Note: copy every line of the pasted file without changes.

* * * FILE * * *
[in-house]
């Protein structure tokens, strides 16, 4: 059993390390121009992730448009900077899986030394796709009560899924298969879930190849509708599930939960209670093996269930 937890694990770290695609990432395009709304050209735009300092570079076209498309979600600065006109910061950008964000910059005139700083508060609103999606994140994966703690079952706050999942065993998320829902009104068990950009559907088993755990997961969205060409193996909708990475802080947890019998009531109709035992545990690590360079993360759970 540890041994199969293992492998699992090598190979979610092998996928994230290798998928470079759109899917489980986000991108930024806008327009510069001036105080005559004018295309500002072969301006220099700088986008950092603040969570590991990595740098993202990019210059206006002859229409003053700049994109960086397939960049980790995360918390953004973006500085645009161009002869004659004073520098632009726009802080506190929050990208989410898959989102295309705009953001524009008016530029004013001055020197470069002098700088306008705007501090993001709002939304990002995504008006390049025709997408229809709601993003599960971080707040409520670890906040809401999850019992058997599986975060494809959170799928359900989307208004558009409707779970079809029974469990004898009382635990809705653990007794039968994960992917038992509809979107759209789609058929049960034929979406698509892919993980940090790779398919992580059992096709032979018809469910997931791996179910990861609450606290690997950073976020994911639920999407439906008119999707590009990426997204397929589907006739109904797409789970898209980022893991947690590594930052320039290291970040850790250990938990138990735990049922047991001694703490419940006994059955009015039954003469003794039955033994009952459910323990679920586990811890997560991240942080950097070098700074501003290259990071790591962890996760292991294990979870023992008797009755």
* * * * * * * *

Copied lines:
[in-house]
């Protein structure tokens, strides 16, 4: 059993390390121009992730448009900077899986030394796709009560899924298969879930190849509708599930939960209670093996269930 937890694990770290695609990432395009709304050209735009300092570079076209498309979600600065006109910061950008964000910059005139700083508060609103999606994140994966703690079952706050999942065993998320829902009104068990950009559907088993755990997961969205060409193996909708990475802080947890019998009531109709035992545990690590360079993360759970 540890041994199969293992492998699992090598190979979610092998996928994230290798998928470079759109899917489980986000991108930024806008327009510069001036105080005559004018295309500002072969301006220099700088986008950092603040969570590991990595740098993202990019210059206006002859229409003053700049994109960086397939960049980790995360918390953004973006500085645009161009002869004659004073520098632009726009802080506190929050990208989410898959989102295309705009953001524009008016530029004013001055020197470069002098700088306008705007501090993001709002939304990002995504008006390049025709997408229809709601993003599960971080707040409520670890906040809401999850019992058997599986975060494809959170799928359900989307208004558009409707779970079809029974469990004898009382635990809705653990007794039968994960992917038992509809979107759209789609058929049960034929979406698509892919993980940090790779398919992580059992096709032979018809469910997931791996179910990861609450606290690997950073976020994911639920999407439906008119999707590009990426997204397929589907006739109904797409789970898209980022893991947690590594930052320039290291970040850790250990938990138990735990049922047991001694703490419940006994059955009015039954003469003794039955033994009952459910323990679920586990811890997560991240942080950097070098700074501003290259990071790591962890996760292991294990979870023992008797009755």